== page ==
Rockfall still an issue in Sumner

A 40-tonne boulder that crashed into an empty Port Hills home needed just millimetres of movement to shake loose.

Last week the van-sized boulder smashed through the deck into the poles that supported a red stickered house in Finnsarby Pl in Sumner.

It was the third boulder to hit the property since the February 2011 earthquake.

Aurecon engineering geologist Camilla Gibbons said it was likely that temperature changes had caused the rockfall, reinforcing the fragile nature of some Port Hills slopes.

‘‘With all the temperature changes – hot sun during the day and the cold at night – the rocks actually expand and contract,’’ she said.

‘‘It just proves how unstable it was because it needed a matter of millimetres to destabilise it.’’

About three tonnes of debris came down with last week’s rockfall, the bulk of which did not reach the house because of vegetation.

‘‘It just reinforces why the section 124 notices [ which bar entry to properties] are there, and the fact [rocks] can come down at a moment’s notice when you’re completely not expecting them,’’ Gibbons said.

Canterbury Earthquake Recovery Authority chief geotechnical engineer Jan Kupec said three dimensional mapping showed the area above Finnsarby Pl was prone to major rockfalls because the gully acted as a funnel.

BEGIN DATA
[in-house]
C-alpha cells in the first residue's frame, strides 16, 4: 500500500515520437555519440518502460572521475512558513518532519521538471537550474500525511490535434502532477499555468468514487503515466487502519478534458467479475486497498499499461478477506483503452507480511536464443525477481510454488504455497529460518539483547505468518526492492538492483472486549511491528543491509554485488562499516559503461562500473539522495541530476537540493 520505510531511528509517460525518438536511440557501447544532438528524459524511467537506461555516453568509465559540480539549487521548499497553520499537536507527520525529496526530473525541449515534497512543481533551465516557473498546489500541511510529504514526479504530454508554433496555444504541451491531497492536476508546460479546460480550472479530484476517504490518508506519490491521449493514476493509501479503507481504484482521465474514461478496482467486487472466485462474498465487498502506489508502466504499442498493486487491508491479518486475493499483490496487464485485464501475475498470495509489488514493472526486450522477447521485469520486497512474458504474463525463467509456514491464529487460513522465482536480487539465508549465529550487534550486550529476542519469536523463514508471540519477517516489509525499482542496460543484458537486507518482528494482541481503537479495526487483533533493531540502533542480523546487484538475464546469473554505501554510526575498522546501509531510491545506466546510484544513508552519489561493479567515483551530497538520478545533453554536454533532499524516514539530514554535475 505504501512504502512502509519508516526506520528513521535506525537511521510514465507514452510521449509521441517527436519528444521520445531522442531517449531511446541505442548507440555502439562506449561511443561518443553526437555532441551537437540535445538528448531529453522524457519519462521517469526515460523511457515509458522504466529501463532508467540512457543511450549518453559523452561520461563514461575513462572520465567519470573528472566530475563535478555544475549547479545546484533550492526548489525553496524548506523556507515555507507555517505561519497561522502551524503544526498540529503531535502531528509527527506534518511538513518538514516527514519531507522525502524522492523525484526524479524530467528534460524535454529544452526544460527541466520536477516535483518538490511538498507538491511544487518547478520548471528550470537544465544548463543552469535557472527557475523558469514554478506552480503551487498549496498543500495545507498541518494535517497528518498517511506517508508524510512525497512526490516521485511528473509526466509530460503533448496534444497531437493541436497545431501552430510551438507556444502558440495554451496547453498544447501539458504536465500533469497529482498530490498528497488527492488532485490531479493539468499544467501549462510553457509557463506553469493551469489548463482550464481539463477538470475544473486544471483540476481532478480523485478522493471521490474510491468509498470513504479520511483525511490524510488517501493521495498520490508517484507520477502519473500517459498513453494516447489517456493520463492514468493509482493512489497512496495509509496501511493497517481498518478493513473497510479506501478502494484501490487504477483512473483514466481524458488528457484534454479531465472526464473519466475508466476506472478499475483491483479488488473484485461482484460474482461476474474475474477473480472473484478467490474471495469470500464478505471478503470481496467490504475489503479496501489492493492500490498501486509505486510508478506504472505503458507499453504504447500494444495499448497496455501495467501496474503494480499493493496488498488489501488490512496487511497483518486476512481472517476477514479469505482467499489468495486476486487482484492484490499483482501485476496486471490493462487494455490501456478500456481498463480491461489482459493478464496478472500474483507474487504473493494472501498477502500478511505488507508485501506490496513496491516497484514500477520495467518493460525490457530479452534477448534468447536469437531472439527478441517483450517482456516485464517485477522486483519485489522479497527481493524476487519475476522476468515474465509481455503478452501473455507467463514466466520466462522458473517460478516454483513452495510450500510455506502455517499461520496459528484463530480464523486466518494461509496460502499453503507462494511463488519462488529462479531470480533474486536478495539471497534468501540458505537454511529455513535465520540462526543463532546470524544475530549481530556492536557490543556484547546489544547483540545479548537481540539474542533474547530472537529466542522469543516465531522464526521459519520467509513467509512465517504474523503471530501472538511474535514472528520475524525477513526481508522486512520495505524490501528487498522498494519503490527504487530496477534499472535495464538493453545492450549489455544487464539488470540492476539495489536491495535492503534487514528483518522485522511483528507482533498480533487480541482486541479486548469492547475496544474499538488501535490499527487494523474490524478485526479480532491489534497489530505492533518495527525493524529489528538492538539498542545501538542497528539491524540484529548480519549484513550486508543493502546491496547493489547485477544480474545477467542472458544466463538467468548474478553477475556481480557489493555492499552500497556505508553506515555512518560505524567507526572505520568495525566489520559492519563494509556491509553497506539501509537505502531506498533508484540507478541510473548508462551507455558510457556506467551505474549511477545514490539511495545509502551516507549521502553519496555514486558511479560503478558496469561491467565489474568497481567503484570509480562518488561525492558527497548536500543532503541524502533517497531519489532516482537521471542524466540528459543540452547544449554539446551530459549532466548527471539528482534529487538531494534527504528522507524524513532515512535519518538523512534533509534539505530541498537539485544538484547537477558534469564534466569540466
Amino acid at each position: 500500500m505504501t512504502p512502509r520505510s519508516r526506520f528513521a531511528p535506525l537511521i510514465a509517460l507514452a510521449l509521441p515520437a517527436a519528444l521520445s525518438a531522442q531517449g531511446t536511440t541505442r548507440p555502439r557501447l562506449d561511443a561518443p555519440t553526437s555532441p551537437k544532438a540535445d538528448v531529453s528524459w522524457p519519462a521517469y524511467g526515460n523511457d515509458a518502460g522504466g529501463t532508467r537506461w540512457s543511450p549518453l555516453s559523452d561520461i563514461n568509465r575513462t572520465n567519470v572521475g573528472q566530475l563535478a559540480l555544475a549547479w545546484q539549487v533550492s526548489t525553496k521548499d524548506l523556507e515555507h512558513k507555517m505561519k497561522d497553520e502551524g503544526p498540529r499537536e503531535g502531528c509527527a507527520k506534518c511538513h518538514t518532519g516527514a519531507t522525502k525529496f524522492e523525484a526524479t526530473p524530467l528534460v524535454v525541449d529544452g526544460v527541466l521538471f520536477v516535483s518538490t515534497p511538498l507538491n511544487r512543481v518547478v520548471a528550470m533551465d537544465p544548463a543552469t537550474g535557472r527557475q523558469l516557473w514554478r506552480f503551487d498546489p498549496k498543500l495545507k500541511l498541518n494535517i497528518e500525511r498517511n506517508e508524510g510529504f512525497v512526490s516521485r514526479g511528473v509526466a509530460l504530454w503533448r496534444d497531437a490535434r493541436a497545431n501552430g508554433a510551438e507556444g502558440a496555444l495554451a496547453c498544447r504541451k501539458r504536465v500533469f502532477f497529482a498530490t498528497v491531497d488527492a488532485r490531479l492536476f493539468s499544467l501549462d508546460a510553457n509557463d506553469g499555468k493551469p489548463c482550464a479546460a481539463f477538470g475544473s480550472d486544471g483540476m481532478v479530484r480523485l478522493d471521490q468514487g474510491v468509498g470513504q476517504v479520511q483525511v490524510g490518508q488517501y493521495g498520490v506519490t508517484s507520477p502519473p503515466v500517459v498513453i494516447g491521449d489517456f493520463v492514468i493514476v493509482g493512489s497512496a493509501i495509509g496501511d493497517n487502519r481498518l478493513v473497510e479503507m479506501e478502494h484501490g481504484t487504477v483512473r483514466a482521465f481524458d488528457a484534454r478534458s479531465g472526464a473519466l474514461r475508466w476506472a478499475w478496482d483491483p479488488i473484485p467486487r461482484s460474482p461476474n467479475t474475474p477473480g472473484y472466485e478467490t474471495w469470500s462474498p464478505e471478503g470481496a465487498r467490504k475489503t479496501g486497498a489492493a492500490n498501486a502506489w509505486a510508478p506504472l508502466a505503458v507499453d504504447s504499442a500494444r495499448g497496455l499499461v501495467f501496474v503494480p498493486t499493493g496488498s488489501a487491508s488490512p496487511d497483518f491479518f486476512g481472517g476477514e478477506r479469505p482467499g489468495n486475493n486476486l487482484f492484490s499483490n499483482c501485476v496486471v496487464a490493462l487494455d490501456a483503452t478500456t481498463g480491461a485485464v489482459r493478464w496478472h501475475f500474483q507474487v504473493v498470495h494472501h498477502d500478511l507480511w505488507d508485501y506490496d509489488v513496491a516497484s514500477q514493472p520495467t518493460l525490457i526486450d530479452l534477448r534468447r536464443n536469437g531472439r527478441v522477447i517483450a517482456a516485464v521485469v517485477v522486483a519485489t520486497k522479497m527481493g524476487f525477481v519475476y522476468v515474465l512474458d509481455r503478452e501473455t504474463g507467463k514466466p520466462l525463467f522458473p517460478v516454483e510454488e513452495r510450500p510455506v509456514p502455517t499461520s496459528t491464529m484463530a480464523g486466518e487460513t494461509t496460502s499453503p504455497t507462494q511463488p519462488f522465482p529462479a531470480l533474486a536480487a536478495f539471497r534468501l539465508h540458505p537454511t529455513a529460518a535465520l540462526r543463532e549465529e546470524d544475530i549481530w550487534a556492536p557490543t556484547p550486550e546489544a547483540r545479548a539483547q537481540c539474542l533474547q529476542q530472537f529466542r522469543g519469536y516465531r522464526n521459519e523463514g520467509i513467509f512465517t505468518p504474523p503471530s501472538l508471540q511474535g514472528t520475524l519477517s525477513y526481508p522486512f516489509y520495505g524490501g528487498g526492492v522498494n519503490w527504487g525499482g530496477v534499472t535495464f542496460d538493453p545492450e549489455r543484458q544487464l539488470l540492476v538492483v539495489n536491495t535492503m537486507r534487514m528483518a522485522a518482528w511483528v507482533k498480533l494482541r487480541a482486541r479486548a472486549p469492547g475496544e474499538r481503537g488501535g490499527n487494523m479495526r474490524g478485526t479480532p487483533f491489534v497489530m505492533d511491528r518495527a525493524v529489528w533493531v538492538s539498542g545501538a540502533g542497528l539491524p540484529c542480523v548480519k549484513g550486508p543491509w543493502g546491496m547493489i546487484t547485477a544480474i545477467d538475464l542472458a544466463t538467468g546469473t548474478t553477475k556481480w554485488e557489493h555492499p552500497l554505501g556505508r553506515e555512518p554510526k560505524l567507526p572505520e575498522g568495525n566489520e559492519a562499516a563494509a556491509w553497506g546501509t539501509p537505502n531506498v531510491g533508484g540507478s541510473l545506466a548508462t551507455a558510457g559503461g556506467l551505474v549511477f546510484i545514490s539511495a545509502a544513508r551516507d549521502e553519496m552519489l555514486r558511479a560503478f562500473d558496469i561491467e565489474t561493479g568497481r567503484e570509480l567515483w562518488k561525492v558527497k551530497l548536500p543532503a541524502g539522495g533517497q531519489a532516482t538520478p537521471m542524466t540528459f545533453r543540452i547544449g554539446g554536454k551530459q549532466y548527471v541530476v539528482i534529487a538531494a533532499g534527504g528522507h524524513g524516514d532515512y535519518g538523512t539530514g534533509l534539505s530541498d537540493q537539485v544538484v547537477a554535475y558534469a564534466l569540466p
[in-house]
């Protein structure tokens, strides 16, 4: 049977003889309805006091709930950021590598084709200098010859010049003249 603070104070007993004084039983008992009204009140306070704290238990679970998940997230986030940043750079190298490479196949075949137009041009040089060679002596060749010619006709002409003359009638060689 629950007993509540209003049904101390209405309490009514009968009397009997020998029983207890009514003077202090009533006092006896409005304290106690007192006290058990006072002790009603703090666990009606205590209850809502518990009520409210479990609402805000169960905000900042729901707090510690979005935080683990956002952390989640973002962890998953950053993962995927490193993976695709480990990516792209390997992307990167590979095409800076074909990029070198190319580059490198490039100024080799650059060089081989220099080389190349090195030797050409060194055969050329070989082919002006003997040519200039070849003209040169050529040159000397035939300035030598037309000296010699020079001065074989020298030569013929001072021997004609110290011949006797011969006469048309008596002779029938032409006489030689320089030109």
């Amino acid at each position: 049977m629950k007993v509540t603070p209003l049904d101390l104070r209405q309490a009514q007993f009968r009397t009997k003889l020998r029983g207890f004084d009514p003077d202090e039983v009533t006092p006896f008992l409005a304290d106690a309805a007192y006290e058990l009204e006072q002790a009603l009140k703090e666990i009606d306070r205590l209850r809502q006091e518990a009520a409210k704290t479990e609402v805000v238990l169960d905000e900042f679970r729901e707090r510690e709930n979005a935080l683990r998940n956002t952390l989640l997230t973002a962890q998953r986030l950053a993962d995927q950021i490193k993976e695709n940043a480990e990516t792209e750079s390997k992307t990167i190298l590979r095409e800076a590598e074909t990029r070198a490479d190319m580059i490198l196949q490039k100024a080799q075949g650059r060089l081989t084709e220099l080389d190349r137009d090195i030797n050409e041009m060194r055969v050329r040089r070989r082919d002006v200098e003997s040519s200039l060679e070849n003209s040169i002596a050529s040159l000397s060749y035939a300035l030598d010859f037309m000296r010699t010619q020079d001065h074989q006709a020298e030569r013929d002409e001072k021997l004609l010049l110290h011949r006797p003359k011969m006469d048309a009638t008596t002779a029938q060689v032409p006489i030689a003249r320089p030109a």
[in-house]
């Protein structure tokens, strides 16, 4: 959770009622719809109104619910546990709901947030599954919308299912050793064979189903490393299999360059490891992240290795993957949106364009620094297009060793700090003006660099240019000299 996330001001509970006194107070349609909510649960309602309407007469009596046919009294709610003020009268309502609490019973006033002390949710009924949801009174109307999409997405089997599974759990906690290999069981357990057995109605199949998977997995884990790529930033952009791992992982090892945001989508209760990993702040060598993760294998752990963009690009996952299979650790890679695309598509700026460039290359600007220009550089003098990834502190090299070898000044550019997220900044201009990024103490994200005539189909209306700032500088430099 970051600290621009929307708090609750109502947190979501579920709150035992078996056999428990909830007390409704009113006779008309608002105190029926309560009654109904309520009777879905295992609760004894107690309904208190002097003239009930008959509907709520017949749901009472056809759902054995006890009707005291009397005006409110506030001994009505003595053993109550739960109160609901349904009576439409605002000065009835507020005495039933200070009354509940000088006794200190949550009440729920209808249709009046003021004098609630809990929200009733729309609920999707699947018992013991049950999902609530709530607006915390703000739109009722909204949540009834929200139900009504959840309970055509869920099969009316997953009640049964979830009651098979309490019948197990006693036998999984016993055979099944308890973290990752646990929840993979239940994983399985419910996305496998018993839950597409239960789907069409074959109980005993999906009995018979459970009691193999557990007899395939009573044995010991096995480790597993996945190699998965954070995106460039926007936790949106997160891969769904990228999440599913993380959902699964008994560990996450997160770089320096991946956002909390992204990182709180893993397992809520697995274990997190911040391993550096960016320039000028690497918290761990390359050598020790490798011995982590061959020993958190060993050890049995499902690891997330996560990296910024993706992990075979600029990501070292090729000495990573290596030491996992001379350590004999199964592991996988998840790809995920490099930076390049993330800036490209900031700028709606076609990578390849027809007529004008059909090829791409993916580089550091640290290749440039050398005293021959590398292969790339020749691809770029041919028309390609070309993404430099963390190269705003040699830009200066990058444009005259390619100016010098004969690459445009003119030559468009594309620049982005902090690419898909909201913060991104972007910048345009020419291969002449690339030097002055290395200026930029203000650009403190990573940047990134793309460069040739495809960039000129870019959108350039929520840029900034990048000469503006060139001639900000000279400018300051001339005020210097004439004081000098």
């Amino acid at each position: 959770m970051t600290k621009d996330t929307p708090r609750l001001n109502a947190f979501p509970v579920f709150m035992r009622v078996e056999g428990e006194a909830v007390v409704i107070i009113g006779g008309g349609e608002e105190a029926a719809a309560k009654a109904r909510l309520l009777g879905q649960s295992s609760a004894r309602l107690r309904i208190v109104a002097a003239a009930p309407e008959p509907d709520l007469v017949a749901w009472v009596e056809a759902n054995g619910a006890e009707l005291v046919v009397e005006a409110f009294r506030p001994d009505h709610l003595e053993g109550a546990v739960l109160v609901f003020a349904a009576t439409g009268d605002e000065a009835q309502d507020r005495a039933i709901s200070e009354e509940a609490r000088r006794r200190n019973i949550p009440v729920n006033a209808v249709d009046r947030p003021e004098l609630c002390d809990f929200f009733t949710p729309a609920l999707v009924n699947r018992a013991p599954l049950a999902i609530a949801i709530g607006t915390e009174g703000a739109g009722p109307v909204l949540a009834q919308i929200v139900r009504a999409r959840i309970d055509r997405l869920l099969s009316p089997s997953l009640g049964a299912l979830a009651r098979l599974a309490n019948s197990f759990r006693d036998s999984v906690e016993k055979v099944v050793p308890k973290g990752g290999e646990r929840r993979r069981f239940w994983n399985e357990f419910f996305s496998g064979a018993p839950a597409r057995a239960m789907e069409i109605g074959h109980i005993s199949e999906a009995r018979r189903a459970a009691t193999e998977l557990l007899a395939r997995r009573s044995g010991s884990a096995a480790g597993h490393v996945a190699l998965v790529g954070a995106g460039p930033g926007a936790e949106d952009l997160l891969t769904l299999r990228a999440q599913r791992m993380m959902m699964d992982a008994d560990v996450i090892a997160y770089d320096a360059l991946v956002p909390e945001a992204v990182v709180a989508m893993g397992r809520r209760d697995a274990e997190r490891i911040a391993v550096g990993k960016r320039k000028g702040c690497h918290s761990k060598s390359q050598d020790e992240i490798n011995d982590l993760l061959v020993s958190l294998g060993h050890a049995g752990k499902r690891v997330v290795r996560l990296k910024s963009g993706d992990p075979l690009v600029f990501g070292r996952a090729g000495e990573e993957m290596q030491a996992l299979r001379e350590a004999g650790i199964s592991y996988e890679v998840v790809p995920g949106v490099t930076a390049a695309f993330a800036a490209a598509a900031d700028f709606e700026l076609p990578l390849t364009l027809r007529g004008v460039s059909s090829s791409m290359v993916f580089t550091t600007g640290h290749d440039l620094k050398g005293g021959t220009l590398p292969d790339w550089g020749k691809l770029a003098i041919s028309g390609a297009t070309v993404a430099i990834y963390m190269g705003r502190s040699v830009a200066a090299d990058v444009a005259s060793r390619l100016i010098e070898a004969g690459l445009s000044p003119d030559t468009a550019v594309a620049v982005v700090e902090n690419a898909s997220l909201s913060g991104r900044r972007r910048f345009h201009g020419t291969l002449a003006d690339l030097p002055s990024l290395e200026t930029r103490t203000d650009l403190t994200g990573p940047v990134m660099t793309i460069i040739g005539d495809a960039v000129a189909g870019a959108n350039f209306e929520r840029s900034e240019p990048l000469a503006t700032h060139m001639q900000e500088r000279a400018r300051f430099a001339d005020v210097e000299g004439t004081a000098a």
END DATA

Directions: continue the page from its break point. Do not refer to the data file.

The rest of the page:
He said the boulder that fell last week would have reached the road had it not become wedged at the house, which supported engineers’ views that vegetation could not be relied on as a protective measure.

‘‘Certain types of rocks will break up or disintegrate and will just keep going because they have sufficient mass and momentum. Had that house not been there [the rock] would have come down [to the road],’’ Kupec said.

Green-zoned properties across the road in Finnsarby Pl would be within acceptable risk levels even when red-zoned houses were demolished, but an element of danger remained.

‘‘Very similar to the flat land, green doesn’t mean you don’t have any liquefaction or land damage, and neither does it mean over here that there is no chance of a boulder coming through it – just the likelihood is much, much lower,’’ Kupec said.


  • The Press
  • Marc Greenhill
  • Photo: Dean Kozanic/Fairfax NZ

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